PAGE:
Interviewing Tips for the Interviewer

Josh Hawkins
May 22, 20143 mins read

... how do you ensure you’re hiring the top talent?

It happens all too often. A hiring manager wishes to hire a star performer into their team, someone exceptional, who will lift the bar and drive the team to new heights. The candidate needs to be highly ambitious, confident, intelligent and an articulate communicator.

However, an all too common issue is, that once this high achiever is sitting in front of the hiring manager, it is often the interviewer who fails to perform at this stage! It results in a disappointed candidate and ultimately the hiring manager, and their organisation, fail to secure the best talent in the market. How can this best be avoided?

  • Hiring managers expect the candidate to be prepared, so it’s only fair that you prepare as well. Reading over the candidate’s CV, and considering the areas you may wish to question, is a MINIMUM requirement.  “Sorry, I’ve not had time to read your CV” is unacceptable and is the best away to ensure a good candidate will walk away disillusioned.


  • Have an understanding of the style of interview you wish to run and the kind of questions you will ask. Which skill, behavioural or situational based questions are best suited to help you determine the candidate’s potential in this particular role? If team management is important, you could try “If I were to interview individuals who have reported to you in the past, how would they describe your management style?”. Or try “Tell me about a time in which you helped others to succeed at a project.” if you want to gain an idea of their sense of teamwork. Do your research and plan!


  • It is OK to SMILE! We’re all humans at the end of the day, not robots. The idea of having to remain stone faced and cold throughout the interview process is old school. Build rapport with the candidate initially, ask about their weekend and their family. Show some interest. Then, lead them into the interview with a few easy skill based questions before moving onto more difficult behavioural or situational based questions. You’ll find that both the candidate and hiring manager will then relax into the interview, making it more productive.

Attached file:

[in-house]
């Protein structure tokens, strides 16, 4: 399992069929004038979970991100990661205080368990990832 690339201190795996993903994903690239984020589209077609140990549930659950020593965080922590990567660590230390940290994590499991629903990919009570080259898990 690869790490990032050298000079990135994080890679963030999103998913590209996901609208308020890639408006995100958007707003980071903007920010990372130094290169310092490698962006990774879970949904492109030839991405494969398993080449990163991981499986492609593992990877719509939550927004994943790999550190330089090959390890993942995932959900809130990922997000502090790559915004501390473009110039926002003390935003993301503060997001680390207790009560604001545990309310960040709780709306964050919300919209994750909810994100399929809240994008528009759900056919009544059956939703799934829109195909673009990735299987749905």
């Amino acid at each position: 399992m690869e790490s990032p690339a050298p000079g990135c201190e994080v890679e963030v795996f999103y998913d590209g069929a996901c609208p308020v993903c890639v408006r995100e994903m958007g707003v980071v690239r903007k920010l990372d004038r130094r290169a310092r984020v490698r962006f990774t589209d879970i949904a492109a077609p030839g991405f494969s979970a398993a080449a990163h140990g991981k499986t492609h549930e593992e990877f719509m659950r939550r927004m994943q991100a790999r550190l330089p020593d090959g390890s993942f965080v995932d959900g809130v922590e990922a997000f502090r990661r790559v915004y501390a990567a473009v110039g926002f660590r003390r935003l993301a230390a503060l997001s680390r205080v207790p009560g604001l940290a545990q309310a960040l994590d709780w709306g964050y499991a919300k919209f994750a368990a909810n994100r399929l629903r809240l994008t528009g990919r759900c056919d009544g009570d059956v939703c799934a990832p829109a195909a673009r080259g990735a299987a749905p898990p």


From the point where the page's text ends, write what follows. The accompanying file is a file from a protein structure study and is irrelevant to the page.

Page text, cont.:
• Sit up straight and be enthusiastic! Well seem that way in the least! You will set the pace of the interview by the way you come across. Don’t slouch in the chair, cross your arms and spend the whole interview with your head in the CV taking notes. A bit of eye contact goes a long way! If you don’t give off the impression that you’re enthusiastic, the candidate won’t give you any enthusiasm back. The interview will be a disaster and both parties will leave dissatisfied.


  • Remember the interview is a two way process. It’s a chance for the hiring manager to determine whether the candidate is suitable for the opportunity but ALSO for the candidate to determine whether the opportunity and organisation are suitable for their aspirations. If the interviewer ‘interrogates’ the candidate, is confrontational in style and never cracks a smile, you may find exceptional candidates with any personality will walk away. Who wants to work with a grumpy drill sergeant for 10 hours a day? Not me.


  • Lastly, ensure you leave them wanting more and finish on a positive note. Talk about your aspirations for them should they take the role. What is their career path? What is the vision of the company? Where has it come from and where is it heading? What do you love and enjoy about the organisation? Why do you feel the role is right for them?

By following these tips, you may just get the vital lead on your competitors when hiring and attracting the best talent to your organisation. 

Josh Hawkins's picture
Associate Manager | Accounting & Finance - Commerce & Industry (Contract)